Top Four Tips to Succeed in an Online Class

Enrollment in online education is at an all-time high. More students are going back to school to complete their degree or pursue higher education than ever before. Adult learners love online classes due to their convenience, flexibility, and cost savings. One of the main concerns a new student has is if they can handle an accelerated online class along with work and their family obligations. In this article we are going to discuss four tips to help a new online student succeed in a course.

First and foremost, make sure you have enough time set aside per week to complete your assignments. Many students are overwhelmed in their first couple of classes because they are not prepared. Students should ask their advisor how much time an average students spend per week in a class. If you are a new online student you should add 5-10 hours on top of that. Make sure to have a set schedule of when you will be studying and completing your assignments each week.

Second, students should have the support of their family and friends. Things will come up when you will have to ask for some help from loved ones. You may need a babysitter so you can concentrate on a big paper or just a friend to talk to. Make sure your family and friends know about your online classes and will support you throughout the program.

Before classes begin make sure to have all of the reading materials you need for the class. If you need to purchase a book, make sure you have it shipped well before the first day of class. If you need access to online lectures, videos, or articles make sure you know how to access them prior to the first day of class. Also, make sure you have all of the up to date computer software you need to be successful. If you have a MAC make sure the online course is compatible. If you have a PC make sure you have updated windows and Microsoft Office.

Once classes begin you should have easy access to important contact information. You want to be able to call or email your professor, academic advisor, and classmates. You also want the number to the IT helpdesk in case you experience any issues.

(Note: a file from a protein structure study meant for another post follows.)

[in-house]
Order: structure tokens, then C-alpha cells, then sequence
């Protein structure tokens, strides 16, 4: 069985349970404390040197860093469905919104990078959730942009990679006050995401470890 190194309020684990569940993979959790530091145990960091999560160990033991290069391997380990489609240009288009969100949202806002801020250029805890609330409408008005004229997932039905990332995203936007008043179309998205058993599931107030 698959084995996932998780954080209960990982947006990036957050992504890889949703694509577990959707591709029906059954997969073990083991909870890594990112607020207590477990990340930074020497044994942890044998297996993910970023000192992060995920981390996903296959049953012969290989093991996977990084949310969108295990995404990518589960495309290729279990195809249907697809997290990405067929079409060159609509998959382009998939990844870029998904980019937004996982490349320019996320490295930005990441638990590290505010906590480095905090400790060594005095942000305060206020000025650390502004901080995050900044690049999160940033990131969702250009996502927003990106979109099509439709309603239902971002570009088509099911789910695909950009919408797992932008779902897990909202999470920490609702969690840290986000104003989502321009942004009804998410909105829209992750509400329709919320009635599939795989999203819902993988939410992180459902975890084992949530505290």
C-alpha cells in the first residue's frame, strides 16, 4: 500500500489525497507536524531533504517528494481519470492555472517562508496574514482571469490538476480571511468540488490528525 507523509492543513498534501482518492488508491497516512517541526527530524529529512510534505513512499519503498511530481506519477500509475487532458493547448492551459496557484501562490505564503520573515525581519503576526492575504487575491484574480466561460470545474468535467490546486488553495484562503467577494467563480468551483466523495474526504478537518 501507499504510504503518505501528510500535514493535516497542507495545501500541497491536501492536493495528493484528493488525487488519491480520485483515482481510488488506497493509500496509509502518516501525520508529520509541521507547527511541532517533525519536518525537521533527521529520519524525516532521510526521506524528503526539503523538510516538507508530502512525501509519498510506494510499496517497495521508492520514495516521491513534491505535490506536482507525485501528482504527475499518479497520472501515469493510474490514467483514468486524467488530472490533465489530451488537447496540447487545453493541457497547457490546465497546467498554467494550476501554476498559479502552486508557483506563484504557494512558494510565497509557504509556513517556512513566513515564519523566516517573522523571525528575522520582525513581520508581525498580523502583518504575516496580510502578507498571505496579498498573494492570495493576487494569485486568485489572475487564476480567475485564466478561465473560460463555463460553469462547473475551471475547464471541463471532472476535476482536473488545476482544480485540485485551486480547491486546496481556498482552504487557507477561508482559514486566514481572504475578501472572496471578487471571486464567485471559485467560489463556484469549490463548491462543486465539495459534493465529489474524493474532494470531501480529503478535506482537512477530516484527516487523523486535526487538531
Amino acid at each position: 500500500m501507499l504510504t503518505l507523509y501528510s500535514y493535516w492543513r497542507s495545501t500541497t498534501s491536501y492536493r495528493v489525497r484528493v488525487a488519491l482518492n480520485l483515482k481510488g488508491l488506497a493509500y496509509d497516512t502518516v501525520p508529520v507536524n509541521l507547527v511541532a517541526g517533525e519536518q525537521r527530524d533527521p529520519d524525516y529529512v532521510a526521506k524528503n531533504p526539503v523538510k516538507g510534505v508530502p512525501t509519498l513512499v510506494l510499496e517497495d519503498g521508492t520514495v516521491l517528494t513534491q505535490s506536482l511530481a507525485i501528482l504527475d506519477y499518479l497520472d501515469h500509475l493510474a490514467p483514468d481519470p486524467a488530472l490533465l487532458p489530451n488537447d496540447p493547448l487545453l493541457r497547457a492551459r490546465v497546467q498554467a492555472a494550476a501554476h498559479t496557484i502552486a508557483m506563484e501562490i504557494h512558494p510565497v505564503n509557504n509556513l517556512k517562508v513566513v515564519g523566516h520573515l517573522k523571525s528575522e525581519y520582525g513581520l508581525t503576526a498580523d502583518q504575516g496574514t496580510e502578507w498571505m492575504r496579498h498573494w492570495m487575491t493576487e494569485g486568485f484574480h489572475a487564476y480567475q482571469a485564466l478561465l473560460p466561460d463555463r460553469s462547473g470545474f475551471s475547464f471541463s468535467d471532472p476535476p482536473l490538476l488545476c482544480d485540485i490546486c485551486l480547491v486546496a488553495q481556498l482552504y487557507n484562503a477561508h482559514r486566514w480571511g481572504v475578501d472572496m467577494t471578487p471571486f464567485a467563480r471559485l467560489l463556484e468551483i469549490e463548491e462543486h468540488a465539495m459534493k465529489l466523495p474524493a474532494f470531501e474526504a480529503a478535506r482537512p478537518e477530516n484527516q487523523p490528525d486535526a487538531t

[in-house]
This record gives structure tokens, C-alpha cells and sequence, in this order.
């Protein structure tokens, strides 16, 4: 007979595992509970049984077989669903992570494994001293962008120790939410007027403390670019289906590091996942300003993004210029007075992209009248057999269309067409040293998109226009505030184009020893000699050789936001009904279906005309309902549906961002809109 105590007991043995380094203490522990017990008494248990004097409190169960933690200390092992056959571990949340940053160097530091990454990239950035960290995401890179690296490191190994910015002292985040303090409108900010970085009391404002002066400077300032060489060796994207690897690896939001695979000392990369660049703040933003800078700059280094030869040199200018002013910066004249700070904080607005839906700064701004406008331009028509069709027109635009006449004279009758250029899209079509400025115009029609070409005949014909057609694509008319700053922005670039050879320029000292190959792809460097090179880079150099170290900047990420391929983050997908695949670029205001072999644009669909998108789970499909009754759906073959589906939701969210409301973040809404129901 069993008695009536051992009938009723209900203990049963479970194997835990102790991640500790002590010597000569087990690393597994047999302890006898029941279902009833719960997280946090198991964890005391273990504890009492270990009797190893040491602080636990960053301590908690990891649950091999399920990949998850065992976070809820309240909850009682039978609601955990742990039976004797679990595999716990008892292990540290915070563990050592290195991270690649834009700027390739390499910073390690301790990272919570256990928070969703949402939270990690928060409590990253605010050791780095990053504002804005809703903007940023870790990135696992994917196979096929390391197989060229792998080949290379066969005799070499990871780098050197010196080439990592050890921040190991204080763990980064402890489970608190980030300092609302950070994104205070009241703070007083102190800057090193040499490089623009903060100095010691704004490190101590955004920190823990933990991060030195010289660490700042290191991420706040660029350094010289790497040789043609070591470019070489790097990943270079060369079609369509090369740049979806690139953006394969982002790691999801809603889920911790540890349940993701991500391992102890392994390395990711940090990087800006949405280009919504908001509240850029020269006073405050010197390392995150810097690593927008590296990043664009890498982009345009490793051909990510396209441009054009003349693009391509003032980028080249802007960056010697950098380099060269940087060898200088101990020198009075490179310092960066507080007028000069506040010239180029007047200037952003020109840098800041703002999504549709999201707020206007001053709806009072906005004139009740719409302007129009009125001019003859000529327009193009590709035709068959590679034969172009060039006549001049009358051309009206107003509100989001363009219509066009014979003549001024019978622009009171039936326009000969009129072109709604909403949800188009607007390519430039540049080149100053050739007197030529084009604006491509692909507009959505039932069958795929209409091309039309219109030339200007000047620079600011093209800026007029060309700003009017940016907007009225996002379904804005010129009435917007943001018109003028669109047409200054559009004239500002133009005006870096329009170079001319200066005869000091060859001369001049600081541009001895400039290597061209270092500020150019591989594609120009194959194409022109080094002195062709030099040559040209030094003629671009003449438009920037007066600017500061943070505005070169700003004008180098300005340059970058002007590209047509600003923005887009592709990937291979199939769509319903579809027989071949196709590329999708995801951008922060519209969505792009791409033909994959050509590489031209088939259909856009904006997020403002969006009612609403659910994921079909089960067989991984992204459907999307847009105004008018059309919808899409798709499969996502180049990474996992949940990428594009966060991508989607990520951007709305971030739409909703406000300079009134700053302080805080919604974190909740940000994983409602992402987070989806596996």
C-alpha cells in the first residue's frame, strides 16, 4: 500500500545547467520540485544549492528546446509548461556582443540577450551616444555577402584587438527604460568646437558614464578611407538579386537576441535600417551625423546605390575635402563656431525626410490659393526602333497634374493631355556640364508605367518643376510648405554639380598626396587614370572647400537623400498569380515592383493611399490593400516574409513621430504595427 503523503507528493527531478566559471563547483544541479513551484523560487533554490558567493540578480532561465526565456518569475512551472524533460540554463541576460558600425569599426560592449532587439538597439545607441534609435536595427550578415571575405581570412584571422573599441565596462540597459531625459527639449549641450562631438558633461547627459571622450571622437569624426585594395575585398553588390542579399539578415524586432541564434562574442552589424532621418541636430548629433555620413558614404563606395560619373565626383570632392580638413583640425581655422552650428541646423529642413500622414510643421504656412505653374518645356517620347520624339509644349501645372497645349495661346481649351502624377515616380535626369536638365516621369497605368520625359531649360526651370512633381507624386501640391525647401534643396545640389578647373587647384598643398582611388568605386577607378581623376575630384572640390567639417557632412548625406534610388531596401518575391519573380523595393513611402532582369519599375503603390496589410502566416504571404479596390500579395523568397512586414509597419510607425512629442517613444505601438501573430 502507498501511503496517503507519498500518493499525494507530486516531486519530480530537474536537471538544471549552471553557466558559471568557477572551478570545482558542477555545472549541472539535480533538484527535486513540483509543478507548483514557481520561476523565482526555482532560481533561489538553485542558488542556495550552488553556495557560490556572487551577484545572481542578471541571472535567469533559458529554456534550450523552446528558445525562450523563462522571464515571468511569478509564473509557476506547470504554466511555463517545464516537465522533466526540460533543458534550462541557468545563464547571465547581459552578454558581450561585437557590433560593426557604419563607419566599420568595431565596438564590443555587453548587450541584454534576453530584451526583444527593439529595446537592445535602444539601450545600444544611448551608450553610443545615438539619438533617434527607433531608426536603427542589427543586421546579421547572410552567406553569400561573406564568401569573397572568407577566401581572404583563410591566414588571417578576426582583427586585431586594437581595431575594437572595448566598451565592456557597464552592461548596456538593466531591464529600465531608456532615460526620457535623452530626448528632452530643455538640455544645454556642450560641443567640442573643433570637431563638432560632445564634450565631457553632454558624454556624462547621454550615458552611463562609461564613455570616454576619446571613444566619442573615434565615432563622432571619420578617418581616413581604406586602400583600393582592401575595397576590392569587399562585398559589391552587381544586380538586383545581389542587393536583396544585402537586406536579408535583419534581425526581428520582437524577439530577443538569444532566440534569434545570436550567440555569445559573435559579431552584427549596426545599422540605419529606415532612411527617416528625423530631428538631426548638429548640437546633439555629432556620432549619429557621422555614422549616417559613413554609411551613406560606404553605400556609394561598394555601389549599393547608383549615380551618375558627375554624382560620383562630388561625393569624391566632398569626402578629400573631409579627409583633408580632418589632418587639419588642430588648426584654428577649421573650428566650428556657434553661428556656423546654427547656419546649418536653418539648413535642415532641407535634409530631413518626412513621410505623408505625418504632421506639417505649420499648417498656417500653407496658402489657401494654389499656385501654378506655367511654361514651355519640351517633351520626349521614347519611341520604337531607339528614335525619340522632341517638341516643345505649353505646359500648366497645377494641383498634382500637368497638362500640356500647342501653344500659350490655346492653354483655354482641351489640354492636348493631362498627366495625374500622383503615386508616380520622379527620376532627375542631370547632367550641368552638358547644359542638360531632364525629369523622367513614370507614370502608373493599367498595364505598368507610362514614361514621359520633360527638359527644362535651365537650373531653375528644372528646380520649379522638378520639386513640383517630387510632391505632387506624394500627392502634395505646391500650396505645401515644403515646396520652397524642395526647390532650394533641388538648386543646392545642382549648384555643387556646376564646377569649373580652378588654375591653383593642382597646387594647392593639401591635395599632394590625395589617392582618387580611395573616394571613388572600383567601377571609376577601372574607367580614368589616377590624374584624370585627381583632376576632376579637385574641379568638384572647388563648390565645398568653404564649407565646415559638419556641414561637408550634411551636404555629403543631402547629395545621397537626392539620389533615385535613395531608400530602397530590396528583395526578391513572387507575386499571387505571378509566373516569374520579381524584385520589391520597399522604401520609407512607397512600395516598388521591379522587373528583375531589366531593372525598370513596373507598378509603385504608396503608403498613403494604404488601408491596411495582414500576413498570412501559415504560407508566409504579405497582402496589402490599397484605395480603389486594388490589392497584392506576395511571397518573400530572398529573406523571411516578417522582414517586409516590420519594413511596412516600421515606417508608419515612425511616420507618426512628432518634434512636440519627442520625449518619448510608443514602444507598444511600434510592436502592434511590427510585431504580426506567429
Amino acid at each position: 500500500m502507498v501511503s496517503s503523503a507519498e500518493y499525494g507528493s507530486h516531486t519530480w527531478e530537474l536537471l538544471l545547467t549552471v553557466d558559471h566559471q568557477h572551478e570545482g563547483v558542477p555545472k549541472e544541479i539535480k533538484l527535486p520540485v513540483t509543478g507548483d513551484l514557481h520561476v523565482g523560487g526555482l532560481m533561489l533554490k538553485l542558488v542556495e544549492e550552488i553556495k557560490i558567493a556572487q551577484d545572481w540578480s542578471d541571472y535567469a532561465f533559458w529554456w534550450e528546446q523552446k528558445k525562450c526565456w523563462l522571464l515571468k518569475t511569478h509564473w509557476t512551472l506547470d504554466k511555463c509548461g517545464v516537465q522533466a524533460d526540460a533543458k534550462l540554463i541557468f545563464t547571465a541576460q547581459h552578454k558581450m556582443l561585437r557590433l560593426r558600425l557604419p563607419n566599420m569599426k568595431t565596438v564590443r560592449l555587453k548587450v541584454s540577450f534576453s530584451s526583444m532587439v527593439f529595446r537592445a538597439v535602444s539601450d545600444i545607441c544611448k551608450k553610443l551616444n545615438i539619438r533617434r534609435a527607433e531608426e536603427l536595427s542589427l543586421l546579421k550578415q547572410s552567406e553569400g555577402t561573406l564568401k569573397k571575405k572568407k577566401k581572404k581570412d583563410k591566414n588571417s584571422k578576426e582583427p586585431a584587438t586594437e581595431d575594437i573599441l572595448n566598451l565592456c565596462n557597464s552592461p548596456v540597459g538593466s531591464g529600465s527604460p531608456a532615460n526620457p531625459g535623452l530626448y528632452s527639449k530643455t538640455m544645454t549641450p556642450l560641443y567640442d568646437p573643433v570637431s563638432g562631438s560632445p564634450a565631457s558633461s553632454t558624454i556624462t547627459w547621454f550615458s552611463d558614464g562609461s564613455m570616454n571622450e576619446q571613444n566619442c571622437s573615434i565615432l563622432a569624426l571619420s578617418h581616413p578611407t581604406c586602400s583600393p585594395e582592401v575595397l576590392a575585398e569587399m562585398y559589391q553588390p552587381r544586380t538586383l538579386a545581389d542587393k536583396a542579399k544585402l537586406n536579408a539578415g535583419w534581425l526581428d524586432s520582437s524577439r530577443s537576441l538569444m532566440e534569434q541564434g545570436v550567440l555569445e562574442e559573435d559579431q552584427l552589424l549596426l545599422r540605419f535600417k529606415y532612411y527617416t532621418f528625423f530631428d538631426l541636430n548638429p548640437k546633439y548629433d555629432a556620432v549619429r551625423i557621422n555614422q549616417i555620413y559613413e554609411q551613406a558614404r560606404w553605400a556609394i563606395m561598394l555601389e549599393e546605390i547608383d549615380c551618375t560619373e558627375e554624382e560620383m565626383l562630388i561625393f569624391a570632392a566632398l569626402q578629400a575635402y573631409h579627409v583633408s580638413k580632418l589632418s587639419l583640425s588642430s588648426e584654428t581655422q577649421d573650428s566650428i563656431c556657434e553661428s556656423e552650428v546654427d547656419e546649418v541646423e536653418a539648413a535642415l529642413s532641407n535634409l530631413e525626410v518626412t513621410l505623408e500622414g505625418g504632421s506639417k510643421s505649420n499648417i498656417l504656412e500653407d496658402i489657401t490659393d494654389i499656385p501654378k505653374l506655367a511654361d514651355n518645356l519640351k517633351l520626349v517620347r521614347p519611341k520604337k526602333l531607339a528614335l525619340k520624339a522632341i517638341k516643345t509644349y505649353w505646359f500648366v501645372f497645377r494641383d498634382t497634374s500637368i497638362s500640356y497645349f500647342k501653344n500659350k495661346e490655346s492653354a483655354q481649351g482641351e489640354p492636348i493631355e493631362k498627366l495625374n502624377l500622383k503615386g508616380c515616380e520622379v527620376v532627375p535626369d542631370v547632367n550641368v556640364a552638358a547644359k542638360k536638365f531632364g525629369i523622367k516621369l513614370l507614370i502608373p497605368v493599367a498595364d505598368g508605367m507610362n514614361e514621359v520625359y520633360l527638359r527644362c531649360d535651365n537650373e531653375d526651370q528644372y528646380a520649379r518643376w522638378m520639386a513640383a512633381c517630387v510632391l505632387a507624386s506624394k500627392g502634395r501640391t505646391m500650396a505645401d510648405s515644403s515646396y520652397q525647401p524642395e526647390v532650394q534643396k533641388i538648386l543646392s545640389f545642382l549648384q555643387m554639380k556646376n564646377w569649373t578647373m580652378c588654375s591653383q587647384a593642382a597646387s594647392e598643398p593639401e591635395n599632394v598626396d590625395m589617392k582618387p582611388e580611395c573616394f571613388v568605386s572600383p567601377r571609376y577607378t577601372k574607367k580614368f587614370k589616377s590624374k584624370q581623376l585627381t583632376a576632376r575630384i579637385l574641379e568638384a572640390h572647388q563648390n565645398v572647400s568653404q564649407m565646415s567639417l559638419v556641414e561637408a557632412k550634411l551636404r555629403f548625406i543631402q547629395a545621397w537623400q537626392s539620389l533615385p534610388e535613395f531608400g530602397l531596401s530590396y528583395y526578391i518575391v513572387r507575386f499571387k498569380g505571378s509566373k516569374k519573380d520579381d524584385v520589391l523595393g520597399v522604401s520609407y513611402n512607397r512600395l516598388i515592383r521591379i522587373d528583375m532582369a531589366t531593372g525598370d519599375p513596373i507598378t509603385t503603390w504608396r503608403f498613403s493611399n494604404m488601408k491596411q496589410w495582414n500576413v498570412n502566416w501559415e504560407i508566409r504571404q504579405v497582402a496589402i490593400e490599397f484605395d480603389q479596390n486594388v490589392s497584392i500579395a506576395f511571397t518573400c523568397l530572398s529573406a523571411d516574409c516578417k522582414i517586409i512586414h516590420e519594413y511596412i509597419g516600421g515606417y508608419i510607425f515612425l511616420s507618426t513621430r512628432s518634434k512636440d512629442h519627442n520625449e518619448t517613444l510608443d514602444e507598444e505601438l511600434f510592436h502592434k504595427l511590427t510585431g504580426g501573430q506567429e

As you can see online courses are very popular but can be a very daunting experience if you are not prepared for them. Each class is a little different, but hopefully these tips help you along your journey.

USMLE Step 1 Exam Prep – 4 High-Yield Brachial Plexus Tips For The Step 1 Exam

While many people preparing for their USMLE Step 1 exams tend to focus on the tougher subjects like Pathology and Pharmacology, it is imperative that you do a good review of your Anatomy material because you are guaranteed to get a few really easy questions. If you take just a little bit of time to go through the high-yield anatomy notes from your review books or course, you are going to get an easy 5-7 points on your exam, which as you may know can be the difference between a sub-200 score and an above-200 score.

In order to make this process as easy for you as possible, I am going to outline five common injuries that are related to the brachial plexus, which is a very high-yield USMLE topic.

Here we go:

Median Nerve Injury – this commonly results from an injury to the supracondyle of the humerus, and results in a loss of the following:

– forearm pronation

– wrist flexion

– finger flexion

– thumb movement

And it also results in a loss of sensation to the thumb, lateral aspect of the palm, and the first 2.5 fingers.

Radial Nerve Injury – this occurs commonly when there is an injury to the shaft of the humerus, and results in the following:

– loss of triceps reflex

– loss of brachioradialis reflex

– loss of carpi radialis longus

These symptoms lead to the commonly known “wrist drop”, as well as a loss of sensation to the posterior antebrachial cutaneous and the posterior brachial cutaneous nerves.

Ulnar Nerve Injury – this occurs with injury to the medial epicondyle of the humerus, and causes the following problems:

– impaired flexion and adduction of the wrist

– impaired adduction of the ulnar two fingers and the thumb

There is also a loss of sensation to the medial aspect of the palm, as well as loss of sensation to the medial half of the ring finger and the pinky.

Axillary Nerve Injury – occurs as a result of injury to the surgical neck of the humerus and/or an anterior dislocation of the shoulder, resulting in the following:

– complete loss of deltoid movement

– loss of sensation over the deltoid muscle as well as the skin covering the inferior aspect of the deltoid

These are four common brachial plexus related injuries, and are very likely to present themselves on your USMLE Step 1 and/or Step 2 CK exams. Be aware that they will be disguised as clinical vignettes, but also refer back to your basic knowledge in order to choose the most accurate answer.